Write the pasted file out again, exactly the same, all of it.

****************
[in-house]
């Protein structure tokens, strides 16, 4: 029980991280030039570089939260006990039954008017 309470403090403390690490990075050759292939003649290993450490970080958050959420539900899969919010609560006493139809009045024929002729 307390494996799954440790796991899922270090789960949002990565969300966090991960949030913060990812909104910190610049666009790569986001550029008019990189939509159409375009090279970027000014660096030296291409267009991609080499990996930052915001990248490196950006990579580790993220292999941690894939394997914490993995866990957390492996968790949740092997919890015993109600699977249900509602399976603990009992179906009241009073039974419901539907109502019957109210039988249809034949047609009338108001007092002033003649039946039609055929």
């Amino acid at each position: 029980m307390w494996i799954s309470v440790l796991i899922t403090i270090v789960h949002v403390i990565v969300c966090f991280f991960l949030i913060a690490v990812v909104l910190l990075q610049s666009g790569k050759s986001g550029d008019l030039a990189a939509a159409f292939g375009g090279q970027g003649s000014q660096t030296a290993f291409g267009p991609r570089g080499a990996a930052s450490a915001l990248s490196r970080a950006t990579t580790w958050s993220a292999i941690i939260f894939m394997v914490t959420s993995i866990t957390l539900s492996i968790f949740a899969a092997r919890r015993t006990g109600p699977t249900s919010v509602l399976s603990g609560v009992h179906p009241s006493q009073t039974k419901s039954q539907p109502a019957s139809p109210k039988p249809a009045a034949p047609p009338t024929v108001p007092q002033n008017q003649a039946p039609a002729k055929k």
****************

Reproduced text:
[in-house]
């Protein structure tokens, strides 16, 4: 029980991280030039570089939260006990039954008017 309470403090403390690490990075050759292939003649290993450490970080958050959420539900899969919010609560006493139809009045024929002729 307390494996799954440790796991899922270090789960949002990565969300966090991960949030913060990812909104910190610049666009790569986001550029008019990189939509159409375009090279970027000014660096030296291409267009991609080499990996930052915001990248490196950006990579580790993220292999941690894939394997914490993995866990957390492996968790949740092997919890015993109600699977249900509602399976603990009992179906009241009073039974419901539907109502019957109210039988249809034949047609009338108001007092002033003649039946039609055929």
């Amino acid at each position: 029980m307390w494996i799954s309470v440790l796991i899922t403090i270090v789960h949002v403390i990565v969300c966090f991280f991960l949030i913060a690490v990812v909104l910190l990075q610049s666009g790569k050759s986001g550029d008019l030039a990189a939509a159409f292939g375009g090279q970027g003649s000014q660096t030296a290993f291409g267009p991609r570089g080499a990996a930052s450490a915001l990248s490196r970080a950006t990579t580790w958050s993220a292999i941690i939260f894939m394997v914490t959420s993995i866990t957390l539900s492996i968790f949740a899969a092997r919890r015993t006990g109600p699977t249900s919010v509602l399976s603990g609560v009992h179906p009241s006493q009073t039974k419901s039954q539907p109502a019957s139809p109210k039988p249809a009045a034949p047609p009338t024929v108001p007092q002033n008017q003649a039946p039609a002729k055929k």